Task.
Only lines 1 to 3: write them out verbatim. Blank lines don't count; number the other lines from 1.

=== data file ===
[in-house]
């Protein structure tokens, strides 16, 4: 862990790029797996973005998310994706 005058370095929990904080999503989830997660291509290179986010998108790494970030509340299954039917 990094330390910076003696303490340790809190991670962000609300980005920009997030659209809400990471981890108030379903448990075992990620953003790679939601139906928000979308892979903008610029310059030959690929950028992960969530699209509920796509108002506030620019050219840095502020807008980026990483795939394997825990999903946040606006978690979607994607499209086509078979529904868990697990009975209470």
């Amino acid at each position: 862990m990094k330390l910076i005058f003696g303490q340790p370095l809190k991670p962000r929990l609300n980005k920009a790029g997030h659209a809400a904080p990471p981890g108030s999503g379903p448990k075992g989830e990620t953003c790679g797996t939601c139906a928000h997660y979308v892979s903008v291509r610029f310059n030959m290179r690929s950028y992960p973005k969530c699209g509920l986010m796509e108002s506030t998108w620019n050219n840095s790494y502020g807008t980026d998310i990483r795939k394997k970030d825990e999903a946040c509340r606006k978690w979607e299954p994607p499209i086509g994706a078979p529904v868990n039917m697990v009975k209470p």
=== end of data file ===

[in-house]
């Protein structure tokens, strides 16, 4: 862990790029797996973005998310994706 005058370095929990904080999503989830997660291509290179986010998108790494970030509340299954039917 990094330390910076003696303490340790809190991670962000609300980005920009997030659209809400990471981890108030379903448990075992990620953003790679939601139906928000979308892979903008610029310059030959690929950028992960969530699209509920796509108002506030620019050219840095502020807008980026990483795939394997825990999903946040606006978690979607994607499209086509078979529904868990697990009975209470």
């Amino acid at each position: 862990m990094k330390l910076i005058f003696g303490q340790p370095l809190k991670p962000r929990l609300n980005k920009a790029g997030h659209a809400a904080p990471p981890g108030s999503g379903p448990k075992g989830e990620t953003c790679g797996t939601c139906a928000h997660y979308v892979s903008v291509r610029f310059n030959m290179r690929s950028y992960p973005k969530c699209g509920l986010m796509e108002s506030t998108w620019n050219n840095s790494y502020g807008t980026d998310i990483r795939k394997k970030d825990e999903a946040c509340r606006k978690w979607e299954p994607p499209i086509g994706a078979p529904v868990n039917m697990v009975k209470p």